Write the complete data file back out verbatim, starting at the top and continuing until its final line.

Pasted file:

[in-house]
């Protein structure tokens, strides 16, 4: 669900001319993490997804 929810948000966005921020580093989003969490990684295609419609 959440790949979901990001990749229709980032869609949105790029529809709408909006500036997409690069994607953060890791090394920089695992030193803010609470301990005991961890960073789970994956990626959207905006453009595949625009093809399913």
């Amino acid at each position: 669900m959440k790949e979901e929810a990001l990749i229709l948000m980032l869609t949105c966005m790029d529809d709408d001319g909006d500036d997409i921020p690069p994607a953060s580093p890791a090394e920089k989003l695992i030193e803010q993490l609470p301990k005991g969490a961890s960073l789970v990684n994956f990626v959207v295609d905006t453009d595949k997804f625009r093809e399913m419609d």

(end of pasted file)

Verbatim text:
[in-house]
């Protein structure tokens, strides 16, 4: 669900001319993490997804 929810948000966005921020580093989003969490990684295609419609 959440790949979901990001990749229709980032869609949105790029529809709408909006500036997409690069994607953060890791090394920089695992030193803010609470301990005991961890960073789970994956990626959207905006453009595949625009093809399913």
């Amino acid at each position: 669900m959440k790949e979901e929810a990001l990749i229709l948000m980032l869609t949105c966005m790029d529809d709408d001319g909006d500036d997409i921020p690069p994607a953060s580093p890791a090394e920089k989003l695992i030193e803010q993490l609470p301990k005991g969490a961890s960073l789970v990684n994956f990626v959207v295609d905006t453009d595949k997804f625009r093809e399913m419609d």